Chicago is the most recent city to welcome Too Good To Go, the company behind its namesake app for reducing food waste. Founded in 2016 in Copenhagen, and now in 15 countries, Too Good To Go saves more than 200,000 meals every day. Since the B Corporation’s US launch 10 months ago, the app has amassed more than one million users and 4,300 partners in eight cities, including, New York City, Boston, Washington, San Francisco, Seattle and Portland.
“We throw away one-third of the food we produce each year,” says Lucie Basch, co-founder, at the Chicago launch party on July 14. “That’s $1.3 trillion worth of food that gets tossed. Food waste is responsible for 8% of greenhouse gas emissions. It has great consequences both on the environment and the economy. And socially speaking, it’s absurd to throw away the food we produce when we know today that 870 million people are underfed.”
As a degreed engineer, Basch started her career in the food processing industry in the United Kingdom. Upon gaining a better understanding of how much food is wasted, even before it leaves the production facility, she decided to do something about it. Her light-bulb moment came when she was passing a bakery and saw the baker tossing perfectly fine product at the end of the day.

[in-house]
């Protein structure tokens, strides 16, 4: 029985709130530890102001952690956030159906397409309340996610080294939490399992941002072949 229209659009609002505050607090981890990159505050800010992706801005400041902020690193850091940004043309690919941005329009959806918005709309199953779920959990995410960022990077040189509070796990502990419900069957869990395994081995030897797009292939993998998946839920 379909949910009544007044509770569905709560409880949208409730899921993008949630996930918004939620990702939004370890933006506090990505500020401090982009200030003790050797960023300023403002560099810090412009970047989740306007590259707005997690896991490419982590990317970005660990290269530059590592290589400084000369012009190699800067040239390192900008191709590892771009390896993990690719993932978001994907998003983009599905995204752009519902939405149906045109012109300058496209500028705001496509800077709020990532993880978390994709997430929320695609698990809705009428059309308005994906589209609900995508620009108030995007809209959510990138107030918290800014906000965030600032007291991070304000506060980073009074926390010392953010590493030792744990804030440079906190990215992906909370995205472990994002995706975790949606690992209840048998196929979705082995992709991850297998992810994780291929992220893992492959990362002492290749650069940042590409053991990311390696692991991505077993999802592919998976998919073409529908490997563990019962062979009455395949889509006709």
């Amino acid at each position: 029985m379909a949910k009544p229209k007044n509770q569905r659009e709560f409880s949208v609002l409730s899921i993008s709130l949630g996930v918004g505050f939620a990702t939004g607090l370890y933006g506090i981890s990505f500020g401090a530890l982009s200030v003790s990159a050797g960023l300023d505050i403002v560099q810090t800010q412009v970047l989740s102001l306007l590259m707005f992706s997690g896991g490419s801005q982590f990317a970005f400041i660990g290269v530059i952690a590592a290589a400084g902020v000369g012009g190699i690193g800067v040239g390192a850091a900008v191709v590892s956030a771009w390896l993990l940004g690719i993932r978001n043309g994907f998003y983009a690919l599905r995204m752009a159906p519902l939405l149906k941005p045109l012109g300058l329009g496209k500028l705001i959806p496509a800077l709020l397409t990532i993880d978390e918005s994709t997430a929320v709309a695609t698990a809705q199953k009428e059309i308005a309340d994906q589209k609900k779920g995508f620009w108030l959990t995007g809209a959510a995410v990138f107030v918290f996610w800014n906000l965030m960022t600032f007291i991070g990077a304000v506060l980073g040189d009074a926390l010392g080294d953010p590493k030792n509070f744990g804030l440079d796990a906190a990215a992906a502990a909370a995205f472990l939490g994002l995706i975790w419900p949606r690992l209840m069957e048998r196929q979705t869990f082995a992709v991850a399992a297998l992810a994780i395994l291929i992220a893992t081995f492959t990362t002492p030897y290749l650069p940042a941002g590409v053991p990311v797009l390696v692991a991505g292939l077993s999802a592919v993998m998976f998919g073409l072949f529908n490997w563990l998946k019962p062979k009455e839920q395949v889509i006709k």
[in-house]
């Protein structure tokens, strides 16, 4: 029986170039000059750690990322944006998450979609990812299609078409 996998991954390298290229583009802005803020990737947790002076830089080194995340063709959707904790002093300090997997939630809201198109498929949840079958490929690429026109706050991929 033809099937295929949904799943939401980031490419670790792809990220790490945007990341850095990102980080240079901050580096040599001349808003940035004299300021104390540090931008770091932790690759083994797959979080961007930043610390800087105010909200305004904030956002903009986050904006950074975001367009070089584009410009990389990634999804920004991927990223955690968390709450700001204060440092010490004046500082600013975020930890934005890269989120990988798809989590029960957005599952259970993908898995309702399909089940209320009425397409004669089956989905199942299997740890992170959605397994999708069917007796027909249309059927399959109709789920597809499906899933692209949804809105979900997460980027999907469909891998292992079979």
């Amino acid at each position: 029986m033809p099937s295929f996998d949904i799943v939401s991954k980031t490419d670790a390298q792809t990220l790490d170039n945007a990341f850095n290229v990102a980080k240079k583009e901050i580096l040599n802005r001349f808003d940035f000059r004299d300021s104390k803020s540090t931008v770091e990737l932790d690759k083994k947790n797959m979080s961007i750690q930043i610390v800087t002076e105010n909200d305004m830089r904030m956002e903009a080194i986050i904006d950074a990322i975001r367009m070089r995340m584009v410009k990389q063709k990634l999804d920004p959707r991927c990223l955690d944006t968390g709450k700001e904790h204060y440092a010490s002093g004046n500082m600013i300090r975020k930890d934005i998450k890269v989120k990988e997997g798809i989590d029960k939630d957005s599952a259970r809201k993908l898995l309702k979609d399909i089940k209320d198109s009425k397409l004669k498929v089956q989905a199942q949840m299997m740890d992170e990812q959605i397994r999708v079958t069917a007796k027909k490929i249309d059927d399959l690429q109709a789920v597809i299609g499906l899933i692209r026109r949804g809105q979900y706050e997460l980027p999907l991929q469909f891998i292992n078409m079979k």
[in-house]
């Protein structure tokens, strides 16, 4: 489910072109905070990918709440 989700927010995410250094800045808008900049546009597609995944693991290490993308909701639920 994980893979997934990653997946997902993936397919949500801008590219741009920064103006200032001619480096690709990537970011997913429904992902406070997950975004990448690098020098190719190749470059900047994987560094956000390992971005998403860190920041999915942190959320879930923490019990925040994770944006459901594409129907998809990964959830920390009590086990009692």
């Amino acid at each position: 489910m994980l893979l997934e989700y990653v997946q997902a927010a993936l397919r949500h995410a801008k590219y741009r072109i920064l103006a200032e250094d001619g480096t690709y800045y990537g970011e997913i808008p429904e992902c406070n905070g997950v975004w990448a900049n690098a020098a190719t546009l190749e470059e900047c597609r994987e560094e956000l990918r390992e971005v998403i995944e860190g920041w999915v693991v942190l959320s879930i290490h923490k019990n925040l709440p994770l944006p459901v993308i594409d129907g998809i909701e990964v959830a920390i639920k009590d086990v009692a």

“I asked if I could have them, but he said they were not allowed to donate,” Basch says. “So, I offered to purchase the product. He wound up giving me three times more than what I had paid for.”
The experience is the basis of Too Good To Go. The app connects consumers to surplus food from restaurants, bakeries, cafes and grocery stores at the end of each business day. There’s no fee to use the app on either end.
“It’s really this win-win concept where the store doesn’t throw away food anymore and where people can save food while getting three times the value of what they paid for,” Basch says. “I believe the best way to fight big causes like food waste is to make everyone part of the solution.”
The app allows customers to browse participating locations. They then reserve and pay for a “surprise bag” on the app and head to the store during the pick-up window, which is based on each location’s closing time.
“The contents of the bag vary daily, but the consumer has an idea of what the bag will contain based on the type of food sold at the location,” Basch says. “Most stores do not want to run out of fresh food, so they over produce and then have waste. The app allows stores to update the amount of surplus they have in real-time, based on how sales are going throughout the day.”
The small volumes of food that stores have at the end cannot effectively be redistributed to food banks or homeless shelters. The food is safe and ready for eating, but not sellable the next day. Too Good To Go fills the gap in high-density, urban areas by making it easy for consumers to pick up this surplus.
The financials are very straight forward. The buyer pays $4 to $6 for the bag and the store fills it with product valued at three times the price. The app takes a commission of $1.79 on every transaction, with the rest paid to the seller.
Too Good To Go will launch in Austin, Texas, this week, followed by Atlanta and Los Angeles in October. Plans are to be in many of the largest US cities by the end of 2021.